Harvesting health information from an unusual place: The wastewater treatment plant
Every day, people all over the world unwittingly release a flood of data on what drugs they are taking and what illnesses they are battling, simply by going to the bathroom and flushing. And according to an article in Chemical & Engineering News (C&EN), the weekly newsmagazine of the American Chemical Society, researchers aren't letting all of that information go to waste. (2018-05-02)

Classifying and recognizing soils training class to be offered by reclamation specialists
The Bureau of Reclamation will host its 2012 Earth School: Visual Identification of Soils and Introduction to Geotechnical Investigation March 6 - 8. Participants will learn about techniques used to visually classify and recognize soils in civil engineering projects, in addition to learning exploration methods and construction techniques with earth materials. (2012-01-10)

Earth sinks three inches under weight of flooded Amazon
As the Amazon River floods every year, a sizeable portion of South America sinks several inches because of the extra weight - and then rises again as the waters recede, a study has found. This annual rise and fall of earth's crust is the largest ever detected, and it may one day help scientists tally the total amount of water on Earth. (2005-10-04)

Experts strategize to bring desalination and renewable energy together
Renewable energy development will play a key role in improving and expanding desalination water projects throughout the United States, according to participants in the 56th Annual New Mexico Water Conference. The conference, coordinated by the New Mexico Water Resources Research Institute at New Mexico State University and the Bureau of Reclamation, brought desalination experts from around the world together in Alamogordo, N.M., to discuss ways to advance desalination projects on Dec. 13 and 14. (2011-12-14)

California water managers vary in use of climate science
Lack of climate change adaptation among water utilities can put water supplies and the people dependent on them at risk, especially in marginalized communities, a new University of California, Davis, paper suggests. (2018-08-14)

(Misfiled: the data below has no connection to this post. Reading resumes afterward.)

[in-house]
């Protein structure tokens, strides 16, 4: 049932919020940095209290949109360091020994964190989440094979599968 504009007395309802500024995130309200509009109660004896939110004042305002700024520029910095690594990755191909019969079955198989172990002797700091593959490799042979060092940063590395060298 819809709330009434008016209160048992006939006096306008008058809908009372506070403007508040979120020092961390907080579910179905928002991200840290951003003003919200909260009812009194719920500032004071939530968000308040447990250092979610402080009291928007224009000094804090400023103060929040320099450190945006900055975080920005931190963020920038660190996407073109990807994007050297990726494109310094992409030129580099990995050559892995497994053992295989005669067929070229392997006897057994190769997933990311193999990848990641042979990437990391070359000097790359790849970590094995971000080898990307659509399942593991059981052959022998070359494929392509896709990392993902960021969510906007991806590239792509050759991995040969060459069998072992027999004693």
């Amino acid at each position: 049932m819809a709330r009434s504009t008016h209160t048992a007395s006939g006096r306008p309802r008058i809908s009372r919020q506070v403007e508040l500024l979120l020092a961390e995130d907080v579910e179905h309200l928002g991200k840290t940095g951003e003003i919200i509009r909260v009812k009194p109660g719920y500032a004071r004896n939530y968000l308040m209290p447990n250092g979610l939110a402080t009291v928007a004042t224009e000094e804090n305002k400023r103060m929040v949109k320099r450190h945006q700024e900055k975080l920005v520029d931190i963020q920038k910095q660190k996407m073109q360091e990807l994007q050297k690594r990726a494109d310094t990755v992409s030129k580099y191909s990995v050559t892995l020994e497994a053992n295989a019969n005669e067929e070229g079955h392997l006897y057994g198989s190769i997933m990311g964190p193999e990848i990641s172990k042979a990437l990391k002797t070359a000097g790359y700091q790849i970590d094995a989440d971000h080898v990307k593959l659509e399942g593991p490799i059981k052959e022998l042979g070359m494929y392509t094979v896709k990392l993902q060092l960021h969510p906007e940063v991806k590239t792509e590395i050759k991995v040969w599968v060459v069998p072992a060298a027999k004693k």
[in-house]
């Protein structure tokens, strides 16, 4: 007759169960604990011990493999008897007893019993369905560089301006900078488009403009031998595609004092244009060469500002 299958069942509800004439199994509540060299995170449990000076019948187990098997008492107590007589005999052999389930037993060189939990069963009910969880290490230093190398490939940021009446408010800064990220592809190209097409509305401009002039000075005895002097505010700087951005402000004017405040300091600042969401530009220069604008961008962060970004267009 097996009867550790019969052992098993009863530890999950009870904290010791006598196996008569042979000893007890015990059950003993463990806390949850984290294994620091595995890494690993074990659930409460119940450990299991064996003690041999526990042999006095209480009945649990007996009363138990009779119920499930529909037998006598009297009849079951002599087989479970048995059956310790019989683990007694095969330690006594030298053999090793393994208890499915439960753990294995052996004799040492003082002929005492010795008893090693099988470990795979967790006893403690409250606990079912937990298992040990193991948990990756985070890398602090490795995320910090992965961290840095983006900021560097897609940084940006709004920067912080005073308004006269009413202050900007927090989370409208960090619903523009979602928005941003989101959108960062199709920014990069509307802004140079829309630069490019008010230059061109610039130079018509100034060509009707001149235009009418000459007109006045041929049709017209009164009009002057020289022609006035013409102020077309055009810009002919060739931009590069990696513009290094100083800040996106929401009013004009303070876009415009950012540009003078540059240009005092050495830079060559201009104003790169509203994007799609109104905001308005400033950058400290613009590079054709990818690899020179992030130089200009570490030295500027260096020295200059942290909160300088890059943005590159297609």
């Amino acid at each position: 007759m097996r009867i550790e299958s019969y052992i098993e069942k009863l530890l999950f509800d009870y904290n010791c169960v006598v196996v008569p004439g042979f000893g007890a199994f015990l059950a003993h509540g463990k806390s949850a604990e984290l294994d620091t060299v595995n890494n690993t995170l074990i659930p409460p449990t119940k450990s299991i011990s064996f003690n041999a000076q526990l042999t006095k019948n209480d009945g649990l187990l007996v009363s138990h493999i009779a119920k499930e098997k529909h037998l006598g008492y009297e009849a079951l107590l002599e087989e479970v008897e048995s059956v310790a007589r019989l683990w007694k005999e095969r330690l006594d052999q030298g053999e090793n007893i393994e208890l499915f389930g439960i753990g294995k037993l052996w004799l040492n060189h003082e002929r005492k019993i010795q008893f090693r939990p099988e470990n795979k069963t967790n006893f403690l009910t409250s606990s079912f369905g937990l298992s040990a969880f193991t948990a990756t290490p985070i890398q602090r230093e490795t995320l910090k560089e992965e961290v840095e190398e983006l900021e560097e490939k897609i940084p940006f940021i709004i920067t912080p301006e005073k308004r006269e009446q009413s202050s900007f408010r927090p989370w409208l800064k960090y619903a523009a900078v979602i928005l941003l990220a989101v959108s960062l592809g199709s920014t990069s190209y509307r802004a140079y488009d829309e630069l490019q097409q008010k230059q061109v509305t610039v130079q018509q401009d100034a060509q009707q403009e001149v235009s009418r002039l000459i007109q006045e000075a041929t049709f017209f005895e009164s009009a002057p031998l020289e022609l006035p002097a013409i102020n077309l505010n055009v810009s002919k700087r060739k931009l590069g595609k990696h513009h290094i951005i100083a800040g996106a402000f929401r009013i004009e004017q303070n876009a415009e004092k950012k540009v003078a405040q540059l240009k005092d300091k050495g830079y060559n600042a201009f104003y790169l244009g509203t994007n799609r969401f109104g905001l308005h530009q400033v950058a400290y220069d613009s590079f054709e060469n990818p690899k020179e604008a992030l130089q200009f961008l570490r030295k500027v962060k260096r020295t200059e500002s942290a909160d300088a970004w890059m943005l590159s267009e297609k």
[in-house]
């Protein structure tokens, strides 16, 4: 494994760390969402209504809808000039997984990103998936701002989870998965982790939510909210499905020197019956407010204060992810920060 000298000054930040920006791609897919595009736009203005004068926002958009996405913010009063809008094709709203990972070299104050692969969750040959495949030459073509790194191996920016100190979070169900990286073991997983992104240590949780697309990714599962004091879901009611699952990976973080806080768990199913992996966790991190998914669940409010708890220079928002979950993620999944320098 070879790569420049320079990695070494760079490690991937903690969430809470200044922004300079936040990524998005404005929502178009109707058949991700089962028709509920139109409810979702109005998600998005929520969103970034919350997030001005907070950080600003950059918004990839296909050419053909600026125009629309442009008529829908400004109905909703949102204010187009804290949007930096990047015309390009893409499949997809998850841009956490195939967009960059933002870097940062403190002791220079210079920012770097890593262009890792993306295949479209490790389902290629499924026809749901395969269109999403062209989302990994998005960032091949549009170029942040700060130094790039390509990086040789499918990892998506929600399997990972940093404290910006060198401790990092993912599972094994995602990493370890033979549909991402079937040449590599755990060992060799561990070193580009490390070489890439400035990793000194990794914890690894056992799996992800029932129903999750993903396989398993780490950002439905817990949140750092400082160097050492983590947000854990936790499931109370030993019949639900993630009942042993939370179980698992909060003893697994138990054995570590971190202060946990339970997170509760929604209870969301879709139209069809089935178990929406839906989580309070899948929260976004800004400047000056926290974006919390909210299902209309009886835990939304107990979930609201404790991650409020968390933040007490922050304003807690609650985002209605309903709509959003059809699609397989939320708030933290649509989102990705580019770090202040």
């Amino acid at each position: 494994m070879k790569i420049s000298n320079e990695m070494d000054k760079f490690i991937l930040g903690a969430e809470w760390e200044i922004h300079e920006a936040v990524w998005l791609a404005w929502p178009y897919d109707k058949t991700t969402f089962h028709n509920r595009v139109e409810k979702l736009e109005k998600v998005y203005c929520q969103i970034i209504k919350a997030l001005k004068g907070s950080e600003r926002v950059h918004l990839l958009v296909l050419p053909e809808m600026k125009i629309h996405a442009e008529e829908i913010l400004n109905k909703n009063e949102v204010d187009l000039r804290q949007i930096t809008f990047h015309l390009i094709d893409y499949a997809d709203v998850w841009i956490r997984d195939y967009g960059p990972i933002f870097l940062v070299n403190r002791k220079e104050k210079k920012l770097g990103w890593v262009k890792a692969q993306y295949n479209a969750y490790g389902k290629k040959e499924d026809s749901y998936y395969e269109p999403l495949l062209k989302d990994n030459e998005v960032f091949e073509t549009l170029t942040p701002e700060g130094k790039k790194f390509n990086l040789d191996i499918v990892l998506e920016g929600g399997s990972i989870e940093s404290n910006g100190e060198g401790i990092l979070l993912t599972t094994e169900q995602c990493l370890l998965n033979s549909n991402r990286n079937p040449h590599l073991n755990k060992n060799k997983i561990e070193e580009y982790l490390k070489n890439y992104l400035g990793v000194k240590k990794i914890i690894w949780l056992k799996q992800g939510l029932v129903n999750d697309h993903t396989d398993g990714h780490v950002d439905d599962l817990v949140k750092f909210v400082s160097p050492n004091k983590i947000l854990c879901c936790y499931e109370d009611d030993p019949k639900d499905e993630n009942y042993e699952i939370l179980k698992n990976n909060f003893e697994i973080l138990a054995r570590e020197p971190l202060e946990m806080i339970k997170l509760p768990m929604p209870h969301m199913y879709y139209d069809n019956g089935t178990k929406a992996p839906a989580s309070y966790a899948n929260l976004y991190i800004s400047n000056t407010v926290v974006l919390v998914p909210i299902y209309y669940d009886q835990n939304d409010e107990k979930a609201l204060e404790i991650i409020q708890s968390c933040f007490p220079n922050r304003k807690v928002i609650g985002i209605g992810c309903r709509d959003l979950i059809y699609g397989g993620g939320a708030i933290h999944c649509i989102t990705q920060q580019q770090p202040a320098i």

Pinpointing molecular path that makes antidepressants act quicker in mouse model
The reasons behind why it often takes people several weeks to feel the effect of newly prescribed antidepressants remains somewhat of a mystery -- and likely, a frustration to both patients and physicians. How an antidepressant works on the biochemistry and behavior in mice lets researchers tease out the relative influence of two brain proteins on the pharmacology of an antidepressant. They found increased nerve-cell generation in the hippocampus and a quicker response to the antidepressant. (2013-09-13)

Present-day species of piranha result from a marine incursion into the Amazon Basin
A research team involving IRD scientists has acquired a better understanding of the evolutionary history of piranhas. About 4 million years BP, rise in sea level appears to have brought about the isolation of small populations of piranhas in the upper reaches of the great rivers. This situation favoured speciation and hence the formation of the present species. Such populations would then have descended to colonize the lowland waters of these rivers following the regression of the Atlantic Ocean. (2007-12-03)

Membrane research opens window to benefits for plants, humans
A wilting, water-starved houseplant and flood-covered crops have something in common. That knowledge, gleaned from spinach and researchers on two continents, potentially could open the gate to advances in both plant and human health. (2005-12-21)

Tropical biologists converge in Panama City
Panama has been a mecca for tropical biologists for more than a century, but most biologists spend their time at remote field sites studying Panama's forest and ocean ecosystems. During this week, tropical biologists will flood downtown Panama City, as more than 500 people attend the 2002 Annual Meeting of the Association for Tropical Biology at the Hotel El Panama (July 30-August 2, 2002). More than 450 presentations are scheduled for the four-day meeting. (2002-07-29)

Many roads lead to superconductivity
In cooperation with an international research group, researchers from Helmholtz-Zentrum Berlin have now discovered a magnetic signature that occurs universally among all iron-based superconductors, even if the parent compounds from which the superconductors are made possess different chemical properties. Their findings are published in Nature Materials. (2010-09-10)

Forest discovery: Trees trade carbon among each other
Forest trees use carbon not only for themselves; they also trade large quantities of it with their neighbors. Botanists from the University of Basel report this in the journal Science. The extensive carbon trade among trees -- even among different species -- is conducted via symbiotic fungi in the soil. (2016-04-14)